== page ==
This is the wild quilt top so far.  I'll post more about it when it's done - including a close-up of the fabrics.  The magenta fabric (in the top left block) has elephants on it, and the orange-ish looking fabric is actually magenta  with neon yellow squares.  The border and backing are two more wild fabrics.  And yes, the arrangement of blocks isn't exactly what I intended, but by the time I noticed it I would rather have set fire to it than take it apart one more time.  

Thursday, November 6, 2014


The Ho-Ho-Ho-Readathon has begun!  A week of fun with other Christmas-loving book lovers.  My goal for the week is to read at least three Christmas-themed books.  In my sign-up post I posted a picture of nine un-read Christmas books I found on my own bookcases.  From that stack, I have selected "O Little Town" by Don Reid (member of the Statler Brothers) and "Murder Under the Mistletoe" by Jennifer Jordan.  

I also have a Christmas-themed book club selection to read during November, so that is the third book on my goal list - "Christmas Crimes" by Anne Perry ("A Christmas Homecoming" and "A Christmas Garland")  On a side note - this book is actually two of Ms. Perry's earlier novels, repackaged and sold to suckers like me who don't read the fine print - one of my biggest book-peeves.  But oh well, the price for the Nook Book version was very good for two complete novels.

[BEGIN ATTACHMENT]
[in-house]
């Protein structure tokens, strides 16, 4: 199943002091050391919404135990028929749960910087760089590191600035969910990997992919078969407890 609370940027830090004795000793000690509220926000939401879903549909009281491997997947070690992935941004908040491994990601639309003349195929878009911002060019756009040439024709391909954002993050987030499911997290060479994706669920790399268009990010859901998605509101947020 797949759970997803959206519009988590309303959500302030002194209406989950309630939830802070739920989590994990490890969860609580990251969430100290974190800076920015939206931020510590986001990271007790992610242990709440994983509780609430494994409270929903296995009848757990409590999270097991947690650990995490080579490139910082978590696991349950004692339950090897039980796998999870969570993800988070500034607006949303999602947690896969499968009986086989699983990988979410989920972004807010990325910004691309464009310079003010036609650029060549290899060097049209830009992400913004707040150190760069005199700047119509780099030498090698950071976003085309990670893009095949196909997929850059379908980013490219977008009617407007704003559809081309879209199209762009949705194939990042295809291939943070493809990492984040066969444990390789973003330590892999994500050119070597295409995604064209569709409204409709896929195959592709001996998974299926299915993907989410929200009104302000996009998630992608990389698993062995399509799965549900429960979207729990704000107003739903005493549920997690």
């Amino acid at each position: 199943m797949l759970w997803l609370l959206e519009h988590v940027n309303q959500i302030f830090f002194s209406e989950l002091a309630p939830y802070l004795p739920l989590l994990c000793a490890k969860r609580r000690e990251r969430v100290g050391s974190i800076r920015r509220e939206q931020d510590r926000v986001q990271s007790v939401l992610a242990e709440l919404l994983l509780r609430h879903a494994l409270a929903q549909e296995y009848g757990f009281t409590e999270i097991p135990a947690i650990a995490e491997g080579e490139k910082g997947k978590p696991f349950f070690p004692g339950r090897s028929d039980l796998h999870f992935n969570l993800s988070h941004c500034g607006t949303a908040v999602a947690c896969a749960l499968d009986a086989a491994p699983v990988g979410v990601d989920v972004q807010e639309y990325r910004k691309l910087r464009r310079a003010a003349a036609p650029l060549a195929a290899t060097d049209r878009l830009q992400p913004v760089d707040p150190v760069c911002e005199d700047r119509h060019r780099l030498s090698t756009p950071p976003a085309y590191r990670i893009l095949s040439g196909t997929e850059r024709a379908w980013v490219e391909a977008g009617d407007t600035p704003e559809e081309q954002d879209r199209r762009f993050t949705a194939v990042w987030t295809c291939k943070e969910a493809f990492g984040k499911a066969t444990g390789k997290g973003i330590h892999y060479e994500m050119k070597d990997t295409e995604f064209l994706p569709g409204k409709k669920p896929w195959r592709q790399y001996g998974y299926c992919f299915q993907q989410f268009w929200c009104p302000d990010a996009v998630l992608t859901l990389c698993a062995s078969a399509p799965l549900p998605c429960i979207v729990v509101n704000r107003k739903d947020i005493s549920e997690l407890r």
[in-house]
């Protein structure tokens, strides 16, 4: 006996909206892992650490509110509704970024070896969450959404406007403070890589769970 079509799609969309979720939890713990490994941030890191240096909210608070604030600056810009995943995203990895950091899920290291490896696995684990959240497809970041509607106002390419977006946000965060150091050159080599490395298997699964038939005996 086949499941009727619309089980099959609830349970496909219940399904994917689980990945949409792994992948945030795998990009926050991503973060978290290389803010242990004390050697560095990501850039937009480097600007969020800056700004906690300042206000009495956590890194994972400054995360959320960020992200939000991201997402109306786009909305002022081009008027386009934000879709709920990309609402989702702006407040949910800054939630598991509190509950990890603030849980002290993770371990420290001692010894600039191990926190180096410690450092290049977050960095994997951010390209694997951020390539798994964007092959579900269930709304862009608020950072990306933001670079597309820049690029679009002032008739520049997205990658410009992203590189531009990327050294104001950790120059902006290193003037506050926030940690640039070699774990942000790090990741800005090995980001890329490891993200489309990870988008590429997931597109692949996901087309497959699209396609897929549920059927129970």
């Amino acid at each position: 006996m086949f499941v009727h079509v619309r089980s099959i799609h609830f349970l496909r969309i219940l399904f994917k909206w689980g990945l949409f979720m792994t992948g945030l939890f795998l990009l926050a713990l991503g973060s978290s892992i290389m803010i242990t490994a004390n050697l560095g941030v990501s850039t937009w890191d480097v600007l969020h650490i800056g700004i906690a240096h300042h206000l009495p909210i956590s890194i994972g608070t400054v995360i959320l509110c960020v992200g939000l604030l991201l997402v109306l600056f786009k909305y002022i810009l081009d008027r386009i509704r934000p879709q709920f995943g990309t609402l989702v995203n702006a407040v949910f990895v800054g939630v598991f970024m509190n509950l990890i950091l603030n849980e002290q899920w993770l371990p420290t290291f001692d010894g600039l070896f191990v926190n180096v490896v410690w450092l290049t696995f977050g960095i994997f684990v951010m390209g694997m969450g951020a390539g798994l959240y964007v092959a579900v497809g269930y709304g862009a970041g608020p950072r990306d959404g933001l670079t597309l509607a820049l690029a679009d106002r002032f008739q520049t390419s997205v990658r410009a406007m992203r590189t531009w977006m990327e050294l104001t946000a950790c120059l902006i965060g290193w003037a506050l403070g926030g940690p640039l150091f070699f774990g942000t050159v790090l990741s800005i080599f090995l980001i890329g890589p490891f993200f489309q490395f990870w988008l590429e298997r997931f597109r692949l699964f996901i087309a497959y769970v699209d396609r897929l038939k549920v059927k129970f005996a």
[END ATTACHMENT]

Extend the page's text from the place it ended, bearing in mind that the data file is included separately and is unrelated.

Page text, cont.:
The Ho-Ho-Ho-Readathon features seven challenges which are open throughout the week.  One of them, The Purr-fect Holiday Reading List Challenge, is hosted by Melissa @ Mocha, Mysteries and Meows.  Melissa asks us to share our all-time favorite Christmas books.  That's not as easy as it sounds because it's a long list, but these three are on my shelves and have been re-read at least once - sure signs of a favorite book.

Shepherd's Abiding is the Christmas volume from Jan Karon's Mitford series.  I adore the entire series, but of course the Christmas story is my favorite.  Skipping Christmas by John Grisham is a top-pick book that has become a top-pick movie; and Charles Dickens' A Christmas Carol is, of course, a classic and a story that has been a fav with me since I listened to the audio version (then on a 33 1/3 LP) repeatedly as a child.  I try to fit in a re-read every December.

I can't wait to get started reading, but before I head to the couch with some hot chocolate and the first book, let me tell you how you can join in the fun.  Visit our hostesses,  Jennifer @ The Book Shelfery and Kimberly @ Caffeinated Book Reviewer.  Visit their blogs to sign up and read along.